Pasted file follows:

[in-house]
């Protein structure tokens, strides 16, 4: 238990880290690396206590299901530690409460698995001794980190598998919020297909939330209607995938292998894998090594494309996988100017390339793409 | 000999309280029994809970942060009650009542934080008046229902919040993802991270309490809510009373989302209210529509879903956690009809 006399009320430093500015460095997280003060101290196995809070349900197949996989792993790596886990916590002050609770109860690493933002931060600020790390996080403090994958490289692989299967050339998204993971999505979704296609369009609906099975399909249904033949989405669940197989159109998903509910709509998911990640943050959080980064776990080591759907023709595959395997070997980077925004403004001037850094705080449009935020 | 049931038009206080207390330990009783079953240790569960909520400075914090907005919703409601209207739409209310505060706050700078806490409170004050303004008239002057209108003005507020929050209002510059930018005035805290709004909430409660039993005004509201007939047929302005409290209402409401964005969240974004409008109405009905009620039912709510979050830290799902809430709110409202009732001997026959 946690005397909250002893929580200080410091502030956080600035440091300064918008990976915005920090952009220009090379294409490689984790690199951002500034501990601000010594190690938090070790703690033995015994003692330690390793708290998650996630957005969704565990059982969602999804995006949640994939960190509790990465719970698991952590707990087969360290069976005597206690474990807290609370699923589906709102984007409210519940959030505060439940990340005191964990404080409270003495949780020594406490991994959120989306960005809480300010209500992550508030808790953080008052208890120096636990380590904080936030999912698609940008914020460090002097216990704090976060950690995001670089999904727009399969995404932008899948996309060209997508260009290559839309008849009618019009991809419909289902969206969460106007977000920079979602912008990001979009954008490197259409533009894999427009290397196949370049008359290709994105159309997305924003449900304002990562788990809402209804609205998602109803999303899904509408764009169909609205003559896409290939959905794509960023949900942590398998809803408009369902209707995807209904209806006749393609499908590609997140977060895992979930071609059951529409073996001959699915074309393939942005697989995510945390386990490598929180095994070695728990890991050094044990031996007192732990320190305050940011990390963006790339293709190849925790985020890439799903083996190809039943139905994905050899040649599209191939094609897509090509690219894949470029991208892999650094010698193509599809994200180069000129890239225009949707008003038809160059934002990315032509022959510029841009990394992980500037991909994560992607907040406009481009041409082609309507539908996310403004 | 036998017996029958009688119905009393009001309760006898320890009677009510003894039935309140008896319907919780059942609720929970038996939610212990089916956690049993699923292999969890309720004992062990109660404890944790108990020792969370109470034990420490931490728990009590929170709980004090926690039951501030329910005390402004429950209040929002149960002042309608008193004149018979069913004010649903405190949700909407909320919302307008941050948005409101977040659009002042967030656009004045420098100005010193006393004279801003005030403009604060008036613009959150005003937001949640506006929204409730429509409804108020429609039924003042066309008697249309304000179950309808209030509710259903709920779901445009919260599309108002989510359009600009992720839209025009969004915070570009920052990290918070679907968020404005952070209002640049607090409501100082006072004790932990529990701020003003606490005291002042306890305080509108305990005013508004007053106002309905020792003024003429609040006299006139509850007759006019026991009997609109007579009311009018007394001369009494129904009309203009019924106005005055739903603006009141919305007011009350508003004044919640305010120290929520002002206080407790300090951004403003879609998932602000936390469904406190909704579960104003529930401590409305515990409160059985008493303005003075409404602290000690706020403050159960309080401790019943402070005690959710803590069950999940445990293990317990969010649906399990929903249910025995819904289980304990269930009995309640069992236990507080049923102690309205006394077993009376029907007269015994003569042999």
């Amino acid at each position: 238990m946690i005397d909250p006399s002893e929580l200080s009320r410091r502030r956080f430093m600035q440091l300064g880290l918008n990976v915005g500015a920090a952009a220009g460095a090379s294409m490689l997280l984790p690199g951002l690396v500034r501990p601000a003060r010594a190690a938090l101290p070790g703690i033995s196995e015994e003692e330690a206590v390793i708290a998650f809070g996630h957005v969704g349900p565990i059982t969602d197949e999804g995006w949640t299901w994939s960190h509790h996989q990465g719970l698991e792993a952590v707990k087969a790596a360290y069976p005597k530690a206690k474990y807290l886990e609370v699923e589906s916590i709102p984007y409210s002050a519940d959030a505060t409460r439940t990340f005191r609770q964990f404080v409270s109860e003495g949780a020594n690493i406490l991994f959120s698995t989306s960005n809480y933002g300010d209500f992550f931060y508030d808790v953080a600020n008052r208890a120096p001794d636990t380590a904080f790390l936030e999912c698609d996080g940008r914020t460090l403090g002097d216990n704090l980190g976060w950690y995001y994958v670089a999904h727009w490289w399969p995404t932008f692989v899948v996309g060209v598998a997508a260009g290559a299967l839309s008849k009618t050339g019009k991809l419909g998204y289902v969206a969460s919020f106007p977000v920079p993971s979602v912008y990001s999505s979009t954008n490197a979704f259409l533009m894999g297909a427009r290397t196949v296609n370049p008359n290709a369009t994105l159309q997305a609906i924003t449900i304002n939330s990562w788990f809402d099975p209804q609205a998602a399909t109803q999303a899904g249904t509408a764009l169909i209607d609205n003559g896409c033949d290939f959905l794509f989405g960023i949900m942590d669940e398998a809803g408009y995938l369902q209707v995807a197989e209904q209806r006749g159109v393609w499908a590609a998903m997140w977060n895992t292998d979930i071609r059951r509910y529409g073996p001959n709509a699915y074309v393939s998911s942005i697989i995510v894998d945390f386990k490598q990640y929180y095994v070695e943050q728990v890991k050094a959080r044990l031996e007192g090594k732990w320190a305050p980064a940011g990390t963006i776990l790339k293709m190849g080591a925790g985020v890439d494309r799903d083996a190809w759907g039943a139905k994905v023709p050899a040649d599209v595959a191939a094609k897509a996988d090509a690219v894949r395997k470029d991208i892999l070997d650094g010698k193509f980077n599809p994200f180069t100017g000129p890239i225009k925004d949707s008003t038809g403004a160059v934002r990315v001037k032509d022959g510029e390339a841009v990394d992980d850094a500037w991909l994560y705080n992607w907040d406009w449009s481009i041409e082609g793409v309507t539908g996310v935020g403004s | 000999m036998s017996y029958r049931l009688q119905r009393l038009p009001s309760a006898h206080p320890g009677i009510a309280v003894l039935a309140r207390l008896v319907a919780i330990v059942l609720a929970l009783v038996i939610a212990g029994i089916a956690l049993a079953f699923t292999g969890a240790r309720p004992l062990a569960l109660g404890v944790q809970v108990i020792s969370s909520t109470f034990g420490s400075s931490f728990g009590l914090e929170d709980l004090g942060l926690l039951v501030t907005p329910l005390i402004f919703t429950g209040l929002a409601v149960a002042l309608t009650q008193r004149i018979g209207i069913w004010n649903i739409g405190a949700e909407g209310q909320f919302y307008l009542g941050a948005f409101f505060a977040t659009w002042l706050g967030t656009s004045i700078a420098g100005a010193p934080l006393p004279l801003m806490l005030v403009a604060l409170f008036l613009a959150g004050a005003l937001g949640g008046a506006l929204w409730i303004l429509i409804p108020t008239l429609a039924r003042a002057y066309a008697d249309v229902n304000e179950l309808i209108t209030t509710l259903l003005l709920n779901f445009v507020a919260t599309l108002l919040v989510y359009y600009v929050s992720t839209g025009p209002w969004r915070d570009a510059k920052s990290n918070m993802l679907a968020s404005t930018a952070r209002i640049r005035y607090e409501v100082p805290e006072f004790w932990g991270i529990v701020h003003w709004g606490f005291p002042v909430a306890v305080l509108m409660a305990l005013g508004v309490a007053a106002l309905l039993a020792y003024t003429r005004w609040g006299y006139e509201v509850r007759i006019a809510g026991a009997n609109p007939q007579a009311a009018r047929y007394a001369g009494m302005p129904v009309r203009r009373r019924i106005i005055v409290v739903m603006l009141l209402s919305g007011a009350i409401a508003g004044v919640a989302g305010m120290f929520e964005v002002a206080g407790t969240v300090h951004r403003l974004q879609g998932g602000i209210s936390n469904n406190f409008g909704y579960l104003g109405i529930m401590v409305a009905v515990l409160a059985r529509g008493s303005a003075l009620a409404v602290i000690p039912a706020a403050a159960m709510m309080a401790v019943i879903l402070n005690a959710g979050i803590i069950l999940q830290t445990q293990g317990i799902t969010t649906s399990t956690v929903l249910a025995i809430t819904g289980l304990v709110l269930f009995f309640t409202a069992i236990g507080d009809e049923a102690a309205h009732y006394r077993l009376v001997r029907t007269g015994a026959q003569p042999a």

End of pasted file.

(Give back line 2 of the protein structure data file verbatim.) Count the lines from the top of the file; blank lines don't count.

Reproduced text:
């Protein structure tokens, strides 16, 4: 238990880290690396206590299901530690409460698995001794980190598998919020297909939330209607995938292998894998090594494309996988100017390339793409 | 000999309280029994809970942060009650009542934080008046229902919040993802991270309490809510009373989302209210529509879903956690009809 006399009320430093500015460095997280003060101290196995809070349900197949996989792993790596886990916590002050609770109860690493933002931060600020790390996080403090994958490289692989299967050339998204993971999505979704296609369009609906099975399909249904033949989405669940197989159109998903509910709509998911990640943050959080980064776990080591759907023709595959395997070997980077925004403004001037850094705080449009935020 | 049931038009206080207390330990009783079953240790569960909520400075914090907005919703409601209207739409209310505060706050700078806490409170004050303004008239002057209108003005507020929050209002510059930018005035805290709004909430409660039993005004509201007939047929302005409290209402409401964005969240974004409008109405009905009620039912709510979050830290799902809430709110409202009732001997026959 946690005397909250002893929580200080410091502030956080600035440091300064918008990976915005920090952009220009090379294409490689984790690199951002500034501990601000010594190690938090070790703690033995015994003692330690390793708290998650996630957005969704565990059982969602999804995006949640994939960190509790990465719970698991952590707990087969360290069976005597206690474990807290609370699923589906709102984007409210519940959030505060439940990340005191964990404080409270003495949780020594406490991994959120989306960005809480300010209500992550508030808790953080008052208890120096636990380590904080936030999912698609940008914020460090002097216990704090976060950690995001670089999904727009399969995404932008899948996309060209997508260009290559839309008849009618019009991809419909289902969206969460106007977000920079979602912008990001979009954008490197259409533009894999427009290397196949370049008359290709994105159309997305924003449900304002990562788990809402209804609205998602109803999303899904509408764009169909609205003559896409290939959905794509960023949900942590398998809803408009369902209707995807209904209806006749393609499908590609997140977060895992979930071609059951529409073996001959699915074309393939942005697989995510945390386990490598929180095994070695728990890991050094044990031996007192732990320190305050940011990390963006790339293709190849925790985020890439799903083996190809039943139905994905050899040649599209191939094609897509090509690219894949470029991208892999650094010698193509599809994200180069000129890239225009949707008003038809160059934002990315032509022959510029841009990394992980500037991909994560992607907040406009481009041409082609309507539908996310403004 | 036998017996029958009688119905009393009001309760006898320890009677009510003894039935309140008896319907919780059942609720929970038996939610212990089916956690049993699923292999969890309720004992062990109660404890944790108990020792969370109470034990420490931490728990009590929170709980004090926690039951501030329910005390402004429950209040929002149960002042309608008193004149018979069913004010649903405190949700909407909320919302307008941050948005409101977040659009002042967030656009004045420098100005010193006393004279801003005030403009604060008036613009959150005003937001949640506006929204409730429509409804108020429609039924003042066309008697249309304000179950309808209030509710259903709920779901445009919260599309108002989510359009600009992720839209025009969004915070570009920052990290918070679907968020404005952070209002640049607090409501100082006072004790932990529990701020003003606490005291002042306890305080509108305990005013508004007053106002309905020792003024003429609040006299006139509850007759006019026991009997609109007579009311009018007394001369009494129904009309203009019924106005005055739903603006009141919305007011009350508003004044919640305010120290929520002002206080407790300090951004403003879609998932602000936390469904406190909704579960104003529930401590409305515990409160059985008493303005003075409404602290000690706020403050159960309080401790019943402070005690959710803590069950999940445990293990317990969010649906399990929903249910025995819904289980304990269930009995309640069992236990507080049923102690309205006394077993009376029907007269015994003569042999």